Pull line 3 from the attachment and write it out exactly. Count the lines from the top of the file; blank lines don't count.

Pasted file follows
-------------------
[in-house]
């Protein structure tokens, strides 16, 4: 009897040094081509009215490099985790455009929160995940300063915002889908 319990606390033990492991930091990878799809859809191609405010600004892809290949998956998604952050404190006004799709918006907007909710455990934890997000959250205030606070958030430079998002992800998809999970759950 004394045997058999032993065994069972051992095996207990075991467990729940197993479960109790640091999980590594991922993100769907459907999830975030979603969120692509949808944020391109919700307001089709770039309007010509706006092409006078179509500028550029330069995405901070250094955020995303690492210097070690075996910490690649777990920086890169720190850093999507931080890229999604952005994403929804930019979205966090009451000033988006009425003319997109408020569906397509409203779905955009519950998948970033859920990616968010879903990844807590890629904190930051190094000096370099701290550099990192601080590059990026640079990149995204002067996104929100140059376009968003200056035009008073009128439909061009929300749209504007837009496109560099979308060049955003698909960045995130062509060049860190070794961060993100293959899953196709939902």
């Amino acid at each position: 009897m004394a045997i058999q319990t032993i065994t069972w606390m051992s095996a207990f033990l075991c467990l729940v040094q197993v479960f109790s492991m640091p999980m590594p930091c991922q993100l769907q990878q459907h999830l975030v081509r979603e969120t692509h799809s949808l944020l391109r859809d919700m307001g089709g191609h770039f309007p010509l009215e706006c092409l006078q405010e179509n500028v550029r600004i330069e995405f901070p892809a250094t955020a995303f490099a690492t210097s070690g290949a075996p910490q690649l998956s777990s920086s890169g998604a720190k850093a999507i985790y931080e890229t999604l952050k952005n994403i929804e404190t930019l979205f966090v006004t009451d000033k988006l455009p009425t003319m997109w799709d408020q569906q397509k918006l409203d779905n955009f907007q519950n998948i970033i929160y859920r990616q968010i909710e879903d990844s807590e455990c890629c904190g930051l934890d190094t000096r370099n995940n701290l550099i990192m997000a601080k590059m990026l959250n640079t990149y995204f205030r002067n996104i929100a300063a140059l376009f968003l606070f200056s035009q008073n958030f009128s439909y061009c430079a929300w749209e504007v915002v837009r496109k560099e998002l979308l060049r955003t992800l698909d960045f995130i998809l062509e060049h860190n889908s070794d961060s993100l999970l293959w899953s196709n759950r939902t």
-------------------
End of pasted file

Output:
């Amino acid at each position: 009897m004394a045997i058999q319990t032993i065994t069972w606390m051992s095996a207990f033990l075991c467990l729940v040094q197993v479960f109790s492991m640091p999980m590594p930091c991922q993100l769907q990878q459907h999830l975030v081509r979603e969120t692509h799809s949808l944020l391109r859809d919700m307001g089709g191609h770039f309007p010509l009215e706006c092409l006078q405010e179509n500028v550029r600004i330069e995405f901070p892809a250094t955020a995303f490099a690492t210097s070690g290949a075996p910490q690649l998956s777990s920086s890169g998604a720190k850093a999507i985790y931080e890229t999604l952050k952005n994403i929804e404190t930019l979205f966090v006004t009451d000033k988006l455009p009425t003319m997109w799709d408020q569906q397509k918006l409203d779905n955009f907007q519950n998948i970033i929160y859920r990616q968010i909710e879903d990844s807590e455990c890629c904190g930051l934890d190094t000096r370099n995940n701290l550099i990192m997000a601080k590059m990026l959250n640079t990149y995204f205030r002067n996104i929100a300063a140059l376009f968003l606070f200056s035009q008073n958030f009128s439909y061009c430079a929300w749209e504007v915002v837009r496109k560099e998002l979308l060049r955003t992800l698909d960045f995130i998809l062509e060049h860190n889908s070794d961060s993100l999970l293959w899953s196709n759950r939902t």